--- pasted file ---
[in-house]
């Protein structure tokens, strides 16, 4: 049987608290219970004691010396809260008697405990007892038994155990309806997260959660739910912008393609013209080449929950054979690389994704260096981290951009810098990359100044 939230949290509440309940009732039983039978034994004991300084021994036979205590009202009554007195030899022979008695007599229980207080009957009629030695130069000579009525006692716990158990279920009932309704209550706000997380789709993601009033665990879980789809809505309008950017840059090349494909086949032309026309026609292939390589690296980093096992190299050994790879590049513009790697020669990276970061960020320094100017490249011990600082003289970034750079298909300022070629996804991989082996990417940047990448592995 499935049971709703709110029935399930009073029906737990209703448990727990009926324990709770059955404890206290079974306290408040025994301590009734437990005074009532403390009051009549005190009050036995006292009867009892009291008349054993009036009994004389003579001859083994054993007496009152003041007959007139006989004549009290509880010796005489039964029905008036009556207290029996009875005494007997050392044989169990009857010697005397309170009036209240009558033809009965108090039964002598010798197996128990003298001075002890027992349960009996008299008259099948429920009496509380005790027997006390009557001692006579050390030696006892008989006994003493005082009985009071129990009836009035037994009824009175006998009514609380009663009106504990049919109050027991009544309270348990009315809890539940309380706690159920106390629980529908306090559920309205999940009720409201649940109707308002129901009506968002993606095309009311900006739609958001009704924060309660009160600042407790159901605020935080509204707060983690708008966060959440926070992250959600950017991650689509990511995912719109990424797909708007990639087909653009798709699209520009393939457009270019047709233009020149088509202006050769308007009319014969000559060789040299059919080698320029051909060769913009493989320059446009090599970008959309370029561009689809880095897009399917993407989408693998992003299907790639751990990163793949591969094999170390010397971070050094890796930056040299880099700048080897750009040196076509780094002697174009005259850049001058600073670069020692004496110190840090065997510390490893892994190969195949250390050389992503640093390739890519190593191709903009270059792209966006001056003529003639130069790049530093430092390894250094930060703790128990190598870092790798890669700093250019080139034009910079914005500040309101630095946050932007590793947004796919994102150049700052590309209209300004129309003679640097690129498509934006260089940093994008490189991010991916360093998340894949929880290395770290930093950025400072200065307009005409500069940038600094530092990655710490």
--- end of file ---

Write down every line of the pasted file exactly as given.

[in-house]
């Protein structure tokens, strides 16, 4: 049987608290219970004691010396809260008697405990007892038994155990309806997260959660739910912008393609013209080449929950054979690389994704260096981290951009810098990359100044 939230949290509440309940009732039983039978034994004991300084021994036979205590009202009554007195030899022979008695007599229980207080009957009629030695130069000579009525006692716990158990279920009932309704209550706000997380789709993601009033665990879980789809809505309008950017840059090349494909086949032309026309026609292939390589690296980093096992190299050994790879590049513009790697020669990276970061960020320094100017490249011990600082003289970034750079298909300022070629996804991989082996990417940047990448592995 499935049971709703709110029935399930009073029906737990209703448990727990009926324990709770059955404890206290079974306290408040025994301590009734437990005074009532403390009051009549005190009050036995006292009867009892009291008349054993009036009994004389003579001859083994054993007496009152003041007959007139006989004549009290509880010796005489039964029905008036009556207290029996009875005494007997050392044989169990009857010697005397309170009036209240009558033809009965108090039964002598010798197996128990003298001075002890027992349960009996008299008259099948429920009496509380005790027997006390009557001692006579050390030696006892008989006994003493005082009985009071129990009836009035037994009824009175006998009514609380009663009106504990049919109050027991009544309270348990009315809890539940309380706690159920106390629980529908306090559920309205999940009720409201649940109707308002129901009506968002993606095309009311900006739609958001009704924060309660009160600042407790159901605020935080509204707060983690708008966060959440926070992250959600950017991650689509990511995912719109990424797909708007990639087909653009798709699209520009393939457009270019047709233009020149088509202006050769308007009319014969000559060789040299059919080698320029051909060769913009493989320059446009090599970008959309370029561009689809880095897009399917993407989408693998992003299907790639751990990163793949591969094999170390010397971070050094890796930056040299880099700048080897750009040196076509780094002697174009005259850049001058600073670069020692004496110190840090065997510390490893892994190969195949250390050389992503640093390739890519190593191709903009270059792209966006001056003529003639130069790049530093430092390894250094930060703790128990190598870092790798890669700093250019080139034009910079914005500040309101630095946050932007590793947004796919994102150049700052590309209209300004129309003679640097690129498509934006260089940093994008490189991010991916360093998340894949929880290395770290930093950025400072200065307009005409500069940038600094530092990655710490």